Life in frames

We live in a world of metaphors. We think in metaphors. We speak in metaphors. We construct our social world, organize it, and make sense of it with metaphors. It’s metaphors all the way down. “Everything… becomes allegory”, said Charles Baudelaire. Allegory is a form of metaphor. Metaphor is a thing that stands for, or represents, another thing. Technically, metaphor is a “figure of speech in which a term or phrase is applied to something to which it is not literally applicable in order to suggest a resemblance” (Dictionary.com).

One of the commonsensical metaphors in speech and thought is Frame or Framework. As a metaphor, Frame is a mundane, banal and mindless part of our everyday speech and thought. This is particularly the case in academic and public policy discourse where we often hear terms and phrases such as: “theoretical framework”, “policy framework”, “framing the issue”, “framing the question”, “reframing the issue”, “reframing the question”. What does Frame mean with regard to theory? That’s the focus of my story today.

As a metaphor, Frame stands for theory. But what do we mean when we say Theory is Frame? To understand the idea of Frame as a metaphorical representation of theory, let us consider what Frame is and does.

So what is Frame? Frame is a fairly common object. In fact so common it is hidden in plain sight. We walk through it; sit in it; see through it; look at it; live in it and so on. We have seen frames on windows, doors, gates, pictures, paintings, mirrors, eyeglasses, buildings, mobile phones, etc. As a matter of fact, I am typing these words right in the frame of my computer. See how Dictionary.com describes Frame:

a border or case for enclosing a picture, mirror, etc.; a rigid structure formed of relatively slender pieces, joined so as to surround sizable empty spaces or non-structural panels, and generally used as a major support in building or engineering works, machinery, furniture, etc.; a body, especially a human body, with reference to its size or build; physique; a structure for admitting or encoding something.

Frame comes in different shapes, forms and sizes. Frame gives structure, form and shape to things and spaces. As a structuring system, Frame imposes discipline, order and structure on things and spaces; positions things in certain places and keeps them there; prevents anarchy, chaos and disorder of things and spaces. Frame keeps things in and out. Frame stands between the eye and what the eye sees and does not see. Frame imposes discipline and structure both on the eye and on what the eye sees.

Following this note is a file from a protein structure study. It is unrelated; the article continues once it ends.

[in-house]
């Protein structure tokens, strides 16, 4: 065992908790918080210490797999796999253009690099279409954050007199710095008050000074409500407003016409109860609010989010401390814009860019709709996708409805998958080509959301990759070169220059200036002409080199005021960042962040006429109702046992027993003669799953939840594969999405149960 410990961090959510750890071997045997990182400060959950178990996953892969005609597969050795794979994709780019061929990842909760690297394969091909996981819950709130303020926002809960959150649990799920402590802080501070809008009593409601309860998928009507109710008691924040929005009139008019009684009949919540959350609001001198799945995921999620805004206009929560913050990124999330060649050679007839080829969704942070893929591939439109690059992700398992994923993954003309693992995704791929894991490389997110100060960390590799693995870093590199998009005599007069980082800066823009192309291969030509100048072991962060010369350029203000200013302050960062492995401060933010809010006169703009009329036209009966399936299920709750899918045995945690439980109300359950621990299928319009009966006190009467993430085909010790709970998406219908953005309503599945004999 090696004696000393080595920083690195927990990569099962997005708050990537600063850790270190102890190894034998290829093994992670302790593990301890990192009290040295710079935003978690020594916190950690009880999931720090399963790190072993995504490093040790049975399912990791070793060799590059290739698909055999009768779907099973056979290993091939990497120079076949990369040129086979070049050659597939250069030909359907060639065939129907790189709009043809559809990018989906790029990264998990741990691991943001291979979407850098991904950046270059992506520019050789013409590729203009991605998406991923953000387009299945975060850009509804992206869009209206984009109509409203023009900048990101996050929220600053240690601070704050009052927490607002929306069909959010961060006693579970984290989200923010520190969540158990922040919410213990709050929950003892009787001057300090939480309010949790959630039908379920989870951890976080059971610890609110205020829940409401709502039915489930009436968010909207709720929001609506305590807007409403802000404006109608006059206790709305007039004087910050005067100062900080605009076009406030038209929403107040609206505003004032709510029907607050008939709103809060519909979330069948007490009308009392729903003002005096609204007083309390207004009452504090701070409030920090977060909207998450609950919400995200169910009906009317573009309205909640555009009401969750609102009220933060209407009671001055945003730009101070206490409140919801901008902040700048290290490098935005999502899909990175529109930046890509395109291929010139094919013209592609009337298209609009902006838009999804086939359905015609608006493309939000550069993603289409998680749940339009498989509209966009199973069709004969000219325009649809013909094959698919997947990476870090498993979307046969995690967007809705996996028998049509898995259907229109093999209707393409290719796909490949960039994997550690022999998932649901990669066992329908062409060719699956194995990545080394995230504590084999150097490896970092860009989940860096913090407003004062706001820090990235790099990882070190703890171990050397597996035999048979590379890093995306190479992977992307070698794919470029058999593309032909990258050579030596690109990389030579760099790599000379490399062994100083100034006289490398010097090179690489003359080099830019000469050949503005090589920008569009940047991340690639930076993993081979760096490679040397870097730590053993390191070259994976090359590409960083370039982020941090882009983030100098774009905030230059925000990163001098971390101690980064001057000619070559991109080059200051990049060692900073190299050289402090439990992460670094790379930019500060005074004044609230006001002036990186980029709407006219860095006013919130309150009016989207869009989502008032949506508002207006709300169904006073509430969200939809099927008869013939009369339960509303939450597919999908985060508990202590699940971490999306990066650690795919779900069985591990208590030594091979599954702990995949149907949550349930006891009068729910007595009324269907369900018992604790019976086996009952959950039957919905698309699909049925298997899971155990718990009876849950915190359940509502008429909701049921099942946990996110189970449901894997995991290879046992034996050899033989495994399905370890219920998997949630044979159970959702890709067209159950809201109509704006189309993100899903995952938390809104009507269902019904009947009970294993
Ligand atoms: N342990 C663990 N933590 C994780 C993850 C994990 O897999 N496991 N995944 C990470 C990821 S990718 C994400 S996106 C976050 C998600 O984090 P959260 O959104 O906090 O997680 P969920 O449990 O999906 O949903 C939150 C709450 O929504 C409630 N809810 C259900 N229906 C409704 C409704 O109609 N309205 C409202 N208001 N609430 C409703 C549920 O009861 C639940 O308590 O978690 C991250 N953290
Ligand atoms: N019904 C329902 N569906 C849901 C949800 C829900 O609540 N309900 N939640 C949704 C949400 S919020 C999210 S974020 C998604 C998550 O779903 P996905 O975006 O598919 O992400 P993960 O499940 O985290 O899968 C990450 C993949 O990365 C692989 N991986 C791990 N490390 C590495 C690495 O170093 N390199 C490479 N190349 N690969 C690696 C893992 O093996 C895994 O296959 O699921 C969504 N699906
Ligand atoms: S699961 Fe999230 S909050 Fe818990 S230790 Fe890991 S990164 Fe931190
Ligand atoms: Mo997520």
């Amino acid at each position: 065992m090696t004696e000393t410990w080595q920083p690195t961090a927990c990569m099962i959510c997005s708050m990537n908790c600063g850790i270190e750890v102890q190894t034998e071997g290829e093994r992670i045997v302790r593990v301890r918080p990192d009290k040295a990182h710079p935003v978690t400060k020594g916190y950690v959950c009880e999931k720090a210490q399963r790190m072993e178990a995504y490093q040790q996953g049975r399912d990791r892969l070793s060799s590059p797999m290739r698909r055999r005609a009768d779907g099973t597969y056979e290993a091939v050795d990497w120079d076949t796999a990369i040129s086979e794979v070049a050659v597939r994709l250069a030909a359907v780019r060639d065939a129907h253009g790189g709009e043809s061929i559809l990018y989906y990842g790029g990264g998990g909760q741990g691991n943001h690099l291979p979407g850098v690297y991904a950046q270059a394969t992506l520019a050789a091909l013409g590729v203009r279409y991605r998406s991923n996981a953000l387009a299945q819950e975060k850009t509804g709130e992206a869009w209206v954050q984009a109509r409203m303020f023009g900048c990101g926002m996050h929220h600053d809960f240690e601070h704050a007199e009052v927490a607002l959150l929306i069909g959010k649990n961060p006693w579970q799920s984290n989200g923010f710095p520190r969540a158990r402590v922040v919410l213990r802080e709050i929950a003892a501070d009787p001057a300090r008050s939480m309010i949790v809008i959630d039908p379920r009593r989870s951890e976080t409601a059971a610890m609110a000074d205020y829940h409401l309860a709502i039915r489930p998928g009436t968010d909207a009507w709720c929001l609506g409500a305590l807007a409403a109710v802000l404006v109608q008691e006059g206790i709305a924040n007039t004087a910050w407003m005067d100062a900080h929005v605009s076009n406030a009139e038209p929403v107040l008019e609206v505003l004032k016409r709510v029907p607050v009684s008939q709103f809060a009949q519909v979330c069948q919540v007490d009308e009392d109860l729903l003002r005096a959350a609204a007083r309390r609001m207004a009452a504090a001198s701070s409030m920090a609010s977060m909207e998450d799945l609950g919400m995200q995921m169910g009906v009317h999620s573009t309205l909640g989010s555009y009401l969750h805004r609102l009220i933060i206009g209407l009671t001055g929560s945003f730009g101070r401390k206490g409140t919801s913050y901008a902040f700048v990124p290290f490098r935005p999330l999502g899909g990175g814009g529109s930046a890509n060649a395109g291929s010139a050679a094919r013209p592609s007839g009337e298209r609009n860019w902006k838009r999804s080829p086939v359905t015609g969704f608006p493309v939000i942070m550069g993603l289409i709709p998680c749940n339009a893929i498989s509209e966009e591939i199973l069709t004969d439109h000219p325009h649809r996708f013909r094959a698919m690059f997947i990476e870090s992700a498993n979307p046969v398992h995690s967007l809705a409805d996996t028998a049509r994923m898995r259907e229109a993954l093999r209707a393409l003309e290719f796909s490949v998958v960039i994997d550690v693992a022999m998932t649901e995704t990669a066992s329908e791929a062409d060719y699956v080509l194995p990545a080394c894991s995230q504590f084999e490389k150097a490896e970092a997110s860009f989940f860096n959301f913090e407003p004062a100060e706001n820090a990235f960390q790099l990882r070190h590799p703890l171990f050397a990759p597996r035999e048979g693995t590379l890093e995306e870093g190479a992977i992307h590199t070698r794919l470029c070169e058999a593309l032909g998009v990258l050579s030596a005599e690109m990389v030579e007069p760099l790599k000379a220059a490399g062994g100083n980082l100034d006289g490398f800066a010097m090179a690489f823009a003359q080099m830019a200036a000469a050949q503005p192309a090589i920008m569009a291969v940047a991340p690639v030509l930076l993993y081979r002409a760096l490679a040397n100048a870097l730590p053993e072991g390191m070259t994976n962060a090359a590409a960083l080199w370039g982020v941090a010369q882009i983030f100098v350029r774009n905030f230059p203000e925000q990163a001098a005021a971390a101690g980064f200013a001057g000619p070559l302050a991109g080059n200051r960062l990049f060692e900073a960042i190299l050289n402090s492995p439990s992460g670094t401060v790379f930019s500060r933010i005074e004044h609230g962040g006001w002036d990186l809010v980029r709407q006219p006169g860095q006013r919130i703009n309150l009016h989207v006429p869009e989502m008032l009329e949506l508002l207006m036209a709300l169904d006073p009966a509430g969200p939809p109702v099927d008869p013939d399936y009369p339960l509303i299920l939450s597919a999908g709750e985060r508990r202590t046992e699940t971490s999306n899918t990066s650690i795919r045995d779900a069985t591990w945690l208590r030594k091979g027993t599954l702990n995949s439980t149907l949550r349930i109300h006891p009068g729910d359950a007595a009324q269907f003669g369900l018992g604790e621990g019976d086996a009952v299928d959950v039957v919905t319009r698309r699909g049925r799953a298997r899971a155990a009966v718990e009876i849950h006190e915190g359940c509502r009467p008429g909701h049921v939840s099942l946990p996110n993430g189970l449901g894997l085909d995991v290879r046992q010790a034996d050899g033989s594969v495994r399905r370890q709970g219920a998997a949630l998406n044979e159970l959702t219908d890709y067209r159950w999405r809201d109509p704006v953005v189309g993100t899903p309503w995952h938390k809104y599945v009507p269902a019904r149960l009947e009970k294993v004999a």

Window and eyeglass frames are perhaps the best metaphors for theory. The window frame allows one to see through. However, at the same time, it prevents one from seeing everything that can be possibly seen. It brings certain things into the view while simultaneously excluding others from it. While the eyeglass frame does the same thing, it has an added bonus. The eye behind the frame sees magnified images of things. The eyeglass frame imposes order, discipline and structure without which the naked eye lacks focus and ability to see.

These characteristic features of Frame apply to theory. Theory gives structure, shape and meaning to the social world in front of us. Theory is a disciplinary and structuring set of ideas rendering orderable both the observed social reality and the observer him/herself. Theory positions both the observer and the observed social world in related vantage points. Theory prevents not only the anarchy, chaos and disorder of the observer’s naked eye but also of the social world in front it. Theory does not only keep things in and out of the observer’s visual range. It also magnifies the things it brings into the observer’s visual range. As Frame, theory gives form to void and order to chaos. It creates stories, making meaning out of meaningless currents of life.

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4 thoughts on “Life in frames

    • Thanks, Neo, for taking the time to read and comment on it. Much appreciated. If you have suggestions on topics to write about, I’d be glad to hear from you ~ DMM

  1. WOW! one can never be too old to learn new things. ** we learn new things everyday and today i have learned that “As Frame, theory gives form to void and order to chaos. It also creates stories, making meaning out of meaningless currents of life”.

    • Thanks, sister, for your kind comment. I’m glad you’ve found the read worth your while. Oh yeah, we’re never too old to learn. Even though they say old dogs can never learn new tricks. But we ain’t dogs now, are we?

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